The importance of wireless backhaul is more necessary than ever as wireless carriers increase their use of long-range wireless broadband to deliver voice and data back to their networks and with the outburst of WiFi hotspots. So it’s no surprise that the wireless backhaul market is booming with news regarding industry trends and enhancements on a weekly basis.
This week, Transition Networks, provider of wireless and mobile backhaul equipment, and sponsor of the Wireless Backhaul community, shared news of a recent case study of how the company helped EATEL, a Louisiana-based company, find a solution that would support its efforts to move to 4G, enable service providers to remain competitive and support the changing demands of the customer base. Taking its network to an all IP-based 4G LTE (News - Alert) wireless backhaul network was solved by leveraging the S3240 NID from Transition Networks. This wireless backhaul foundation is up and running in at least seven various 4G towers, with room for growth.
With 4G LTE deployments, the S3240 is able to give its end users advanced fault management with the latest OAM support standards like IEEE (News - Alert) 802.1ag, IEEE 802.3ah, performance monitoring, VLAN and bandwidth allocation. In addition to meeting the basic requirements, S3240 offers a wide range of DC voltage inputs and all of this at a competitive price.
Furthermore, Transition Networks has always been committed to extending networks while supplying the latest in carrier class products and technology. Transition knows all too well the retaining expenditures on TDM infrastructure and how critical it is to the wireless industry. Transition Networks is able to accommodate a conservative migration from a solid TDM wireless backhaul to a full Carrier Ethernet implementation with its large family of products, Packetband-TDM. This particular line of products was created for wireless backhaul TDM to IP convergence by utilizing the latest TDM instead of IP technology.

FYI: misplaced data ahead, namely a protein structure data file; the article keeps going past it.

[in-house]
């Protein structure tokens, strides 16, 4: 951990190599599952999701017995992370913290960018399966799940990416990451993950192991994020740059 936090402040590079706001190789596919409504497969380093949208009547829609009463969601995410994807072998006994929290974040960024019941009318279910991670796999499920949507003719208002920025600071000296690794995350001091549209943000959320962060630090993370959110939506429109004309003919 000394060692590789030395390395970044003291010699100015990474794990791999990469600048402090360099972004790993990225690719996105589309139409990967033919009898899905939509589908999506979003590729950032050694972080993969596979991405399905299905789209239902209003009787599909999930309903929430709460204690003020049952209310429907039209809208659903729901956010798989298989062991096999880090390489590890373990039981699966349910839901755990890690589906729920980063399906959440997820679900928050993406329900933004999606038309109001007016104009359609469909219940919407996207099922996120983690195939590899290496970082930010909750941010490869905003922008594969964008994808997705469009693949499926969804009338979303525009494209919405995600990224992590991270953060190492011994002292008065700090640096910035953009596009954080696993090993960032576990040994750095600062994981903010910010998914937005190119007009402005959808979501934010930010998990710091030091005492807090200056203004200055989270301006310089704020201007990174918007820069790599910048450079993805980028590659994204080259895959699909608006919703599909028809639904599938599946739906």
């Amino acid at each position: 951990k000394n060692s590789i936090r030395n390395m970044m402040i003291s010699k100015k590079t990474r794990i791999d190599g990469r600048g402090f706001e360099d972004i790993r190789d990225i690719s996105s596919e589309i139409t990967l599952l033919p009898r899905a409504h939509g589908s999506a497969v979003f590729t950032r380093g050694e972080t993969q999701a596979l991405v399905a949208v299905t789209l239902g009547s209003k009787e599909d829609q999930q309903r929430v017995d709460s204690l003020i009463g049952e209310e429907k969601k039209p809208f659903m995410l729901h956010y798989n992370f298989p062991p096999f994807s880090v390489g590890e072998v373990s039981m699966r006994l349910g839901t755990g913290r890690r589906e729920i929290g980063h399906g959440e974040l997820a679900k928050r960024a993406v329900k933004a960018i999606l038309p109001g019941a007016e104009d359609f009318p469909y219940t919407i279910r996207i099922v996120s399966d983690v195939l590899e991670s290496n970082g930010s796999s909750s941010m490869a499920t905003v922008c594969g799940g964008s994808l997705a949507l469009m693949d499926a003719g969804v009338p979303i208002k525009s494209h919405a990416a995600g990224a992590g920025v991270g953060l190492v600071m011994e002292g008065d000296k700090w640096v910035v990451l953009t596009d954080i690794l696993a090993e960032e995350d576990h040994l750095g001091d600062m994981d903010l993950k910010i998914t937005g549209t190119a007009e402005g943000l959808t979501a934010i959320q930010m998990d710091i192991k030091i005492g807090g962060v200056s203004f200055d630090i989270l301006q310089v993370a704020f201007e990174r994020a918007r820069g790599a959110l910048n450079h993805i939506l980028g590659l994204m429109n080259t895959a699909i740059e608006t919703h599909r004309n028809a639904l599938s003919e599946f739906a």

In related news, TMCnet’s Gary Kim (News - Alert) addressed the important issue in understanding wireless backhaul is the actual capacity required at cell sites, traditionally expressed as the number of required T1s.
According to Kim, in a business environment dominated by third generation services, demands have been relatively modest, Fujitsu (News - Alert) has argued.He added that this will change in the 4G era, though since today, most cell towers are serviced by one to four T1s, equivalent to 1.5 Mb/s to 6 Mbps. The addition of 2.5G and 3G data services has increased the need for more bandwidth to cell sites, but the requirements still have been still relatively modest.
The amount of bandwidth on a wireless network is ultimately constrained by two factors: the amount of spectrum available and the spectral efficiency of the wireless interface. Wireless frequencies, or spectrum, are allocated and auctioned by the Federal Communications Commission in 10 or 20 MHz blocks.
Stay tuned to the Wireless Backhaul Community, exclusively on TMCnet, for all the latest information regarding wireless backhaul and microwave systems.
Stefanie Mosca is a Managing Editor for TMCnet, with a particular focus in wireless technologies as well as mobile and IP communications. She holds a master's degree in journalism from Quinnipiac University and a bachelor's degree in communication from the University of New Haven. To read more of her articles, please visit her columnist page or follow her on Twitter (News - Alert) @stefaniemosca.